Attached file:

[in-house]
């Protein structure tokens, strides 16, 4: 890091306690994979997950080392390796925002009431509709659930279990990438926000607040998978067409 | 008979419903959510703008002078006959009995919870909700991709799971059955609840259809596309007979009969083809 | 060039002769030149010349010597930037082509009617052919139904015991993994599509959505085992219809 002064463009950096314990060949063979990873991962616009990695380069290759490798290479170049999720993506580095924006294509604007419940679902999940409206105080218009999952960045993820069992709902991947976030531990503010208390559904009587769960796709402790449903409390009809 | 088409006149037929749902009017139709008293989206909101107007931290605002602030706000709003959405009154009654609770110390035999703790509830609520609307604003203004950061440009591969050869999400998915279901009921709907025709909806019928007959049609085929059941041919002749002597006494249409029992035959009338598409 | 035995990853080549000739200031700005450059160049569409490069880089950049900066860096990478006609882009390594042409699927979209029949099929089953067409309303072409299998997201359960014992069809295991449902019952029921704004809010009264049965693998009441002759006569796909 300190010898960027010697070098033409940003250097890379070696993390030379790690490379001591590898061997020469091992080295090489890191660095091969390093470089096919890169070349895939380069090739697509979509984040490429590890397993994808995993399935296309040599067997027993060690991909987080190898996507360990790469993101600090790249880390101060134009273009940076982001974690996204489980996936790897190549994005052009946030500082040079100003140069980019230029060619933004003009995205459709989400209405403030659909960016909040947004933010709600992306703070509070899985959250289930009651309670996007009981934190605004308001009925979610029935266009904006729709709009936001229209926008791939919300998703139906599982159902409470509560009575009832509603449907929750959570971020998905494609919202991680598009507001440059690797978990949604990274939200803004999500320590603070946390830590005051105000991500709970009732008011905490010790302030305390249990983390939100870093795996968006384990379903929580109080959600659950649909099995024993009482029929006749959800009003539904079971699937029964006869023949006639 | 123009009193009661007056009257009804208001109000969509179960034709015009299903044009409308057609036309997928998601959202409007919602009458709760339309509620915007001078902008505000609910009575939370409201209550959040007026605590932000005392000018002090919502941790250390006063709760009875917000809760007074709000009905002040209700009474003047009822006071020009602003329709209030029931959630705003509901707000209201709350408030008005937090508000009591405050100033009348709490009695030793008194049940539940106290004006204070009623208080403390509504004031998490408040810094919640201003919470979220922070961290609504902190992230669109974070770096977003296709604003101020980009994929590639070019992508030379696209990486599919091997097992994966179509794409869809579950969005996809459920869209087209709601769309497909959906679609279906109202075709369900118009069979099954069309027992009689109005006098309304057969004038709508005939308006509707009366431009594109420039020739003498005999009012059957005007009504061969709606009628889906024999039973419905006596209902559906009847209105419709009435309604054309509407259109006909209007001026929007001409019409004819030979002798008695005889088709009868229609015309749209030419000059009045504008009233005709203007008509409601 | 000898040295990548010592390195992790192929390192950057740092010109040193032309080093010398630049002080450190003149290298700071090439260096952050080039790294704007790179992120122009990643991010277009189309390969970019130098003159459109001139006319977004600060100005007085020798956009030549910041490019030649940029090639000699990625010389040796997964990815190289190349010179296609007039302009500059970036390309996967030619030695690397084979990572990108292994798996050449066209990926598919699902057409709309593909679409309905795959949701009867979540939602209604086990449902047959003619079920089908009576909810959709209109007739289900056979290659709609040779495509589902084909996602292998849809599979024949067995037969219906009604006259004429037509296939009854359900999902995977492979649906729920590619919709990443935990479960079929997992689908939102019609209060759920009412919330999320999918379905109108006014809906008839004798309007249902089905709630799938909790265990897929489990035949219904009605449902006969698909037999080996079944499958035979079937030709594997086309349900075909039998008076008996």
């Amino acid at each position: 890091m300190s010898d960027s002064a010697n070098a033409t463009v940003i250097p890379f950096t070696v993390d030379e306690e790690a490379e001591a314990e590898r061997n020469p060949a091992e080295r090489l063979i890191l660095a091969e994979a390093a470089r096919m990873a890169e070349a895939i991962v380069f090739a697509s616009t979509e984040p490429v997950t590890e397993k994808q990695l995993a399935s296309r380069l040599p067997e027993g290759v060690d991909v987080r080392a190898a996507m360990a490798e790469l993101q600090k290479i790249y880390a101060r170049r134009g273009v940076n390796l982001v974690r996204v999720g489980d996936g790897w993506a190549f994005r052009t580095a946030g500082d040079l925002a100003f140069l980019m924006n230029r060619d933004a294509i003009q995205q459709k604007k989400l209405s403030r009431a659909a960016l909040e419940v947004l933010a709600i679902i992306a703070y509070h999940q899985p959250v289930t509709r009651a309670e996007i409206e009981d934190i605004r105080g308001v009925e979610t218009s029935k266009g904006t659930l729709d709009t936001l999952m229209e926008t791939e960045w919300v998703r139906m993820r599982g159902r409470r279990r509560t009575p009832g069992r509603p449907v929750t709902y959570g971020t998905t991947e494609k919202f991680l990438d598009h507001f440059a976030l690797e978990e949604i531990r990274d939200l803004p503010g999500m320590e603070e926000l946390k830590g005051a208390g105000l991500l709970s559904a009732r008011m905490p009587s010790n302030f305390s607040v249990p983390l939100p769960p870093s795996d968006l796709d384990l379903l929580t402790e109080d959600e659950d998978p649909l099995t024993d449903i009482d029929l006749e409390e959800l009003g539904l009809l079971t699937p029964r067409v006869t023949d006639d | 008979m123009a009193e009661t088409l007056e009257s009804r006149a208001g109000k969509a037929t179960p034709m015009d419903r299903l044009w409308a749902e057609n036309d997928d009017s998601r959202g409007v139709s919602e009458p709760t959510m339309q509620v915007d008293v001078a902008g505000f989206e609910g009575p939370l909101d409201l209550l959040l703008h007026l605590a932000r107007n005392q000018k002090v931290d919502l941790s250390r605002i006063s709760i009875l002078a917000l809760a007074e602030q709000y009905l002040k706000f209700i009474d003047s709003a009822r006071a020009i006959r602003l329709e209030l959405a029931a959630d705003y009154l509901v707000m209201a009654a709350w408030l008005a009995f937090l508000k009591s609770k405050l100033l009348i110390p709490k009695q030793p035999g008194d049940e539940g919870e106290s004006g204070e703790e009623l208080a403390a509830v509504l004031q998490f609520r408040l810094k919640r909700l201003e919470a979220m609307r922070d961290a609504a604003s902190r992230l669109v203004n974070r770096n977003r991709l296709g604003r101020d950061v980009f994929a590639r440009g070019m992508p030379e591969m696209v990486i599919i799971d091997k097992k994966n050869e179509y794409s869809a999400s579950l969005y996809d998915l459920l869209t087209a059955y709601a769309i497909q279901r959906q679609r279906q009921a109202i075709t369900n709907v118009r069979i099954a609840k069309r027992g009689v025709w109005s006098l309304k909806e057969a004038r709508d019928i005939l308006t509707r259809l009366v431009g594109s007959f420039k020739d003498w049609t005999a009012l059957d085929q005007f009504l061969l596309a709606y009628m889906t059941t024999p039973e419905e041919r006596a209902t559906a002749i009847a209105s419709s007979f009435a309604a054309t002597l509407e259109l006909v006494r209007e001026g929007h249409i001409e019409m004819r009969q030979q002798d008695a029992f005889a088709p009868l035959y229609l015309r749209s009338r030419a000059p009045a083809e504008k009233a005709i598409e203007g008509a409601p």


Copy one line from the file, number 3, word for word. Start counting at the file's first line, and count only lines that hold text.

């Amino acid at each position: 890091m300190s010898d960027s002064a010697n070098a033409t463009v940003i250097p890379f950096t070696v993390d030379e306690e790690a490379e001591a314990e590898r061997n020469p060949a091992e080295r090489l063979i890191l660095a091969e994979a390093a470089r096919m990873a890169e070349a895939i991962v380069f090739a697509s616009t979509e984040p490429v997950t590890e397993k994808q990695l995993a399935s296309r380069l040599p067997e027993g290759v060690d991909v987080r080392a190898a996507m360990a490798e790469l993101q600090k290479i790249y880390a101060r170049r134009g273009v940076n390796l982001v974690r996204v999720g489980d996936g790897w993506a190549f994005r052009t580095a946030g500082d040079l925002a100003f140069l980019m924006n230029r060619d933004a294509i003009q995205q459709k604007k989400l209405s403030r009431a659909a960016l909040e419940v947004l933010a709600i679902i992306a703070y509070h999940q899985p959250v289930t509709r009651a309670e996007i409206e009981d934190i605004r105080g308001v009925e979610t218009s029935k266009g904006t659930l729709d709009t936001l999952m229209e926008t791939e960045w919300v998703r139906m993820r599982g159902r409470r279990r509560t009575p009832g069992r509603p449907v929750t709902y959570g971020t998905t991947e494609k919202f991680l990438d598009h507001f440059a976030l690797e978990e949604i531990r990274d939200l803004p503010g999500m320590e603070e926000l946390k830590g005051a208390g105000l991500l709970s559904a009732r008011m905490p009587s010790n302030f305390s607040v249990p983390l939100p769960p870093s795996d968006l796709d384990l379903l929580t402790e109080d959600e659950d998978p649909l099995t024993d449903i009482d029929l006749e409390e959800l009003g539904l009809l079971t699937p029964r067409v006869t023949d006639d | 008979m123009a009193e009661t088409l007056e009257s009804r006149a208001g109000k969509a037929t179960p034709m015009d419903r299903l044009w409308a749902e057609n036309d997928d009017s998601r959202g409007v139709s919602e009458p709760t959510m339309q509620v915007d008293v001078a902008g505000f989206e609910g009575p939370l909101d409201l209550l959040l703008h007026l605590a932000r107007n005392q000018k002090v931290d919502l941790s250390r605002i006063s709760i009875l002078a917000l809760a007074e602030q709000y009905l002040k706000f209700i009474d003047s709003a009822r006071a020009i006959r602003l329709e209030l959405a029931a959630d705003y009154l509901v707000m209201a009654a709350w408030l008005a009995f937090l508000k009591s609770k405050l100033l009348i110390p709490k009695q030793p035999g008194d049940e539940g919870e106290s004006g204070e703790e009623l208080a403390a509830v509504l004031q998490f609520r408040l810094k919640r909700l201003e919470a979220m609307r922070d961290a609504a604003s902190r992230l669109v203004n974070r770096n977003r991709l296709g604003r101020d950061v980009f994929a590639r440009g070019m992508p030379e591969m696209v990486i599919i799971d091997k097992k994966n050869e179509y794409s869809a999400s579950l969005y996809d998915l459920l869209t087209a059955y709601a769309i497909q279901r959906q679609r279906q009921a109202i075709t369900n709907v118009r069979i099954a609840k069309r027992g009689v025709w109005s006098l309304k909806e057969a004038r709508d019928i005939l308006t509707r259809l009366v431009g594109s007959f420039k020739d003498w049609t005999a009012l059957d085929q005007f009504l061969l596309a709606y009628m889906t059941t024999p039973e419905e041919r006596a209902t559906a002749i009847a209105s419709s007979f009435a309604a054309t002597l509407e259109l006909v006494r209007e001026g929007h249409i001409e019409m004819r009969q030979q002798d008695a029992f005889a088709p009868l035959y229609l015309r749209s009338r030419a000059p009045a083809e504008k009233a005709i598409e203007g008509a409601p």